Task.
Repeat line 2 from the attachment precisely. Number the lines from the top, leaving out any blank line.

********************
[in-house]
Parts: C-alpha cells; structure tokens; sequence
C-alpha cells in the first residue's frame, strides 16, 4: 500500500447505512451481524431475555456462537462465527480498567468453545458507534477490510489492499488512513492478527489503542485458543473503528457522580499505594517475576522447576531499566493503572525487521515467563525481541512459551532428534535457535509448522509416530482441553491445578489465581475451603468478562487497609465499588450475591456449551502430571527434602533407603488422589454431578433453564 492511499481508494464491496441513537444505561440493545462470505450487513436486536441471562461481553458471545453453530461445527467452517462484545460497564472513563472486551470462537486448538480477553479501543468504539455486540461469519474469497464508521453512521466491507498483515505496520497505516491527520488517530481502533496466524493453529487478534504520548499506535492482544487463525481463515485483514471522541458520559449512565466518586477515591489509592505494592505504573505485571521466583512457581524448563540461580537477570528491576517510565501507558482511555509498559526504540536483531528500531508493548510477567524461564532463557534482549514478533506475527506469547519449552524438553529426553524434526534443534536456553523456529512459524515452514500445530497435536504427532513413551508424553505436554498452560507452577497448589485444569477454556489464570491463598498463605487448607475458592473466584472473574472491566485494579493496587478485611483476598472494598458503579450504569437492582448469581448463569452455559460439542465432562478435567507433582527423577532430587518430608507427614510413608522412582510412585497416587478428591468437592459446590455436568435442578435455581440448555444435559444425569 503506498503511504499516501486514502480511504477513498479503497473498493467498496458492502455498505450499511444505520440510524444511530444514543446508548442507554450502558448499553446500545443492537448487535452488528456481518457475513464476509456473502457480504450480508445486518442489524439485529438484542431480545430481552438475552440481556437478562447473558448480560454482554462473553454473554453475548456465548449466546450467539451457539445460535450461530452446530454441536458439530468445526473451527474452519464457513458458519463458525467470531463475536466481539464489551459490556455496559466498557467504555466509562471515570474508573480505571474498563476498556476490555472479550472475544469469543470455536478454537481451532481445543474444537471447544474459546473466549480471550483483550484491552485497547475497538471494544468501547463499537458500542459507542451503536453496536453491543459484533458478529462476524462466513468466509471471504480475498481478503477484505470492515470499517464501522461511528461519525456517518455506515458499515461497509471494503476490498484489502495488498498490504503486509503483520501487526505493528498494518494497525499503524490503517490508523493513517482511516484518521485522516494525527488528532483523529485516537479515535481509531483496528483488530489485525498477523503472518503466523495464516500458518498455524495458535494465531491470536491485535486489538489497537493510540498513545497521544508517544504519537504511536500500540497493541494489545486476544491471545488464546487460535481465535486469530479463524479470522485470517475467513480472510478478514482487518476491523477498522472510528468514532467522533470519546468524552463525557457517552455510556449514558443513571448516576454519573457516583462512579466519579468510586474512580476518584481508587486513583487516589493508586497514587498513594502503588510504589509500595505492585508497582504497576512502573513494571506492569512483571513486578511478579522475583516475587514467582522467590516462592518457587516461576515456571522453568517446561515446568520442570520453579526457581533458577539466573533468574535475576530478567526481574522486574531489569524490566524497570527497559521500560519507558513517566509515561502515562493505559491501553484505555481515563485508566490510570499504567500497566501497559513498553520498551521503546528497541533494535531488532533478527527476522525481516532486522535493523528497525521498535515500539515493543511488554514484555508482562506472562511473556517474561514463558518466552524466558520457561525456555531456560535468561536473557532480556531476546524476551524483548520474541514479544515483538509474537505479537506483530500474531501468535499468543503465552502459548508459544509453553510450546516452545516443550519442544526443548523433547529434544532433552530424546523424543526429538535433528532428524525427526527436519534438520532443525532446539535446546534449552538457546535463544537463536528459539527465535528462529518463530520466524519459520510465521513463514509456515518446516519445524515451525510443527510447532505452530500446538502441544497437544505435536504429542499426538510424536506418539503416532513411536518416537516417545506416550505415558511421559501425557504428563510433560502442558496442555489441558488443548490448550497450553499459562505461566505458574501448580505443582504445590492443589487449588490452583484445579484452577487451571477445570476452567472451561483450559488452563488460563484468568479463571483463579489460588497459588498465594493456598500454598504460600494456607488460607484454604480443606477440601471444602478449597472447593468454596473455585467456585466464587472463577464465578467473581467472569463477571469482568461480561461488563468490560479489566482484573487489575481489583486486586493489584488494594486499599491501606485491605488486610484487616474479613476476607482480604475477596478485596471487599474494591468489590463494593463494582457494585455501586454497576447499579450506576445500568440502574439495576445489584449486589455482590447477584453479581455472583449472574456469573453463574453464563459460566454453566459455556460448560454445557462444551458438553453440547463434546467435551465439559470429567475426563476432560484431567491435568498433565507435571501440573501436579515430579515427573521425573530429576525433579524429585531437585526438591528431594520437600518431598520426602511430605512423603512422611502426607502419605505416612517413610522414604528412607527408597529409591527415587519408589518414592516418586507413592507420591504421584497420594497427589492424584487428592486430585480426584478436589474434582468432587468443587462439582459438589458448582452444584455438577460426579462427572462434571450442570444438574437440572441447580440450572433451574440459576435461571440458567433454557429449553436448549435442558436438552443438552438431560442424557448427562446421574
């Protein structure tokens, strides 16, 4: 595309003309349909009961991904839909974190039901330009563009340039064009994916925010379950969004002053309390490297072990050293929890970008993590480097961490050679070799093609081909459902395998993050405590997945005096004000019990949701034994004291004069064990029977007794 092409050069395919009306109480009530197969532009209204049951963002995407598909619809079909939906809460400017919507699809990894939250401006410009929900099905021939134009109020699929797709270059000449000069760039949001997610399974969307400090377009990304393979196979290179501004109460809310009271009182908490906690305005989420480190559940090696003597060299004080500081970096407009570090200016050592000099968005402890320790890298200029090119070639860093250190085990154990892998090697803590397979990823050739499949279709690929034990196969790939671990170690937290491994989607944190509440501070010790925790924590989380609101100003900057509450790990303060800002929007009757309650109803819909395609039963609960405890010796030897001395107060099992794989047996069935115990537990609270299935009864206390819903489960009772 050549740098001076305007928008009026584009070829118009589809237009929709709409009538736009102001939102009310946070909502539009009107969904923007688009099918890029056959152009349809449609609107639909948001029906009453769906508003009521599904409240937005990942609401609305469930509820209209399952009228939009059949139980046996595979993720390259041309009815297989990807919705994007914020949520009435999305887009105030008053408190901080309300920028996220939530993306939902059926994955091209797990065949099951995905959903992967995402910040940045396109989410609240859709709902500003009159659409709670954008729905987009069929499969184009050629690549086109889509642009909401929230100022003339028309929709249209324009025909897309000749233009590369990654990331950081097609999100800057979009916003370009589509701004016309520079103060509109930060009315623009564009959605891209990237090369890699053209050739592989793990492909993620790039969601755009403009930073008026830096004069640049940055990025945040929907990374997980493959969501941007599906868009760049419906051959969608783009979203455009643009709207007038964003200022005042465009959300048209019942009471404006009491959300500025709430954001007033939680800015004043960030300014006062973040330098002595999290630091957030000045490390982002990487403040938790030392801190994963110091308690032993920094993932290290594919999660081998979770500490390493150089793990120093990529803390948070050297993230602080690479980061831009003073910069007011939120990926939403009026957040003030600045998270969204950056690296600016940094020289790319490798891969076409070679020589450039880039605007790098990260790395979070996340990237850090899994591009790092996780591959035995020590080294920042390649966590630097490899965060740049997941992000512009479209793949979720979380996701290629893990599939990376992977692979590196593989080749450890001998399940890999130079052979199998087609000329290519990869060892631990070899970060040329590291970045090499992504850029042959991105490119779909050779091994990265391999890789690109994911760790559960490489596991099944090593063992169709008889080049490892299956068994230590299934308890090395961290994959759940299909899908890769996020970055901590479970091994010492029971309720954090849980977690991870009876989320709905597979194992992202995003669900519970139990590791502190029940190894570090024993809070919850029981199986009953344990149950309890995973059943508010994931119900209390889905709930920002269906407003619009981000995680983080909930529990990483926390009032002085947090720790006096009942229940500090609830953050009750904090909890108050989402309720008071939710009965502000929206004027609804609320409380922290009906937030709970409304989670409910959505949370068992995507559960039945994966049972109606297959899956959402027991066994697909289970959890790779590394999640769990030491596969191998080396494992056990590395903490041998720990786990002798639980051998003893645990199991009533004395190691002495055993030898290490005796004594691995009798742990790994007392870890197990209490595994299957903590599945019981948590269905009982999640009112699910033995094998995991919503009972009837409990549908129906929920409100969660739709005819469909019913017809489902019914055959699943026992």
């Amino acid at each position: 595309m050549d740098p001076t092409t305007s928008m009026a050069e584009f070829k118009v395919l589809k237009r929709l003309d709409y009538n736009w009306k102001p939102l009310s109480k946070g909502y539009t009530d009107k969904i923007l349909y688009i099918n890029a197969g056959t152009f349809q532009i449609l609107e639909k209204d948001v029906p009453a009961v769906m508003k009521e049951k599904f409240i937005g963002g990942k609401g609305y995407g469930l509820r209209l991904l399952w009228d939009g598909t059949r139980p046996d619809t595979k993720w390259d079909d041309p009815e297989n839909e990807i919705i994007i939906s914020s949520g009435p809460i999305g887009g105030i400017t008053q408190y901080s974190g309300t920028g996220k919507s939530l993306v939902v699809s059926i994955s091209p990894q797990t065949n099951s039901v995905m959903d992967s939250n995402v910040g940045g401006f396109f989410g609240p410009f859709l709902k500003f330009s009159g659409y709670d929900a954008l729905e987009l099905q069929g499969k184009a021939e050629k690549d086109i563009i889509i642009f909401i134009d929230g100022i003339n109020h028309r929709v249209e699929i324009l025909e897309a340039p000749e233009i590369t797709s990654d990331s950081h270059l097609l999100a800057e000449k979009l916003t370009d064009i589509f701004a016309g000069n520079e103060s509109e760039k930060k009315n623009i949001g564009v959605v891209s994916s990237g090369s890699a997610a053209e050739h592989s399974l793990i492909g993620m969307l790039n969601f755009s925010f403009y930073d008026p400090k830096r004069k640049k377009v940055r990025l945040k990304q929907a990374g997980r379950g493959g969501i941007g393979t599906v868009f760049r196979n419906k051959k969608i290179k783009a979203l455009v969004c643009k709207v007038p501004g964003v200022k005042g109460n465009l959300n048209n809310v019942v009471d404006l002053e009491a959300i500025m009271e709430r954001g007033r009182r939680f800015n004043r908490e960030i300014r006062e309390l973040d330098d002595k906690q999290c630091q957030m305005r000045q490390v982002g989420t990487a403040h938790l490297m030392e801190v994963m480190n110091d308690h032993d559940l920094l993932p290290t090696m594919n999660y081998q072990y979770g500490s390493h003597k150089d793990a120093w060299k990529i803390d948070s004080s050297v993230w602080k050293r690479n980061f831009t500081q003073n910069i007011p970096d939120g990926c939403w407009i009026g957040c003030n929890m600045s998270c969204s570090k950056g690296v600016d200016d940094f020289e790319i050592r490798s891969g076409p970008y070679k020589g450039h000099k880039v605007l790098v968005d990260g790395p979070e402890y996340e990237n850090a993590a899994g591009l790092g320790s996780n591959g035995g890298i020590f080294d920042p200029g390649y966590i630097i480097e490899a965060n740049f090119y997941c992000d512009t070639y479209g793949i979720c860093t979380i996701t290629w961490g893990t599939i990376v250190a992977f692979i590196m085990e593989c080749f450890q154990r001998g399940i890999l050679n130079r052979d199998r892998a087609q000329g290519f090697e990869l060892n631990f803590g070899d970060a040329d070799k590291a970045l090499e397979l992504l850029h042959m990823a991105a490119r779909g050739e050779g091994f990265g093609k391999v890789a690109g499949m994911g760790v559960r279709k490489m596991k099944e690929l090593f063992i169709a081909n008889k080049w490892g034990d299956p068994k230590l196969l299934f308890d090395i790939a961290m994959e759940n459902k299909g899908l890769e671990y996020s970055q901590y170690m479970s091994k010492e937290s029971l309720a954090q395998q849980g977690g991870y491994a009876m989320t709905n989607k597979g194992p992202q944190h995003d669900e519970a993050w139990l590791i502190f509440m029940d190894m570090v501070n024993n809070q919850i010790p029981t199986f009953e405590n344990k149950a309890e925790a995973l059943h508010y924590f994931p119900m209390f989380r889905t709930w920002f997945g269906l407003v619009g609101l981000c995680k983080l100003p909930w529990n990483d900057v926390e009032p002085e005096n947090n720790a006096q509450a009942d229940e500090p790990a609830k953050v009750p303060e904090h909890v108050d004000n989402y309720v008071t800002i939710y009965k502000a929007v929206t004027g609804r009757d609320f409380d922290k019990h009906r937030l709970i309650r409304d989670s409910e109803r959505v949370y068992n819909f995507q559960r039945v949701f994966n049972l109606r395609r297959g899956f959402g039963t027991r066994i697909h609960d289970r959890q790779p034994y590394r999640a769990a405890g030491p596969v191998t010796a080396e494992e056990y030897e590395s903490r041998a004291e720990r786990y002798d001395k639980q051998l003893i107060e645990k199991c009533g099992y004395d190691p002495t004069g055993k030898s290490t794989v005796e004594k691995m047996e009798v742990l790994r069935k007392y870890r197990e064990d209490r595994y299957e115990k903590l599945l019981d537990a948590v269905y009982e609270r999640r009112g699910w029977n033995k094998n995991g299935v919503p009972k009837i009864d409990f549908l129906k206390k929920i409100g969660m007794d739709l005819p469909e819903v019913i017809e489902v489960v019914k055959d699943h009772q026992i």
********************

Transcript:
Parts: C-alpha cells; structure tokens; sequence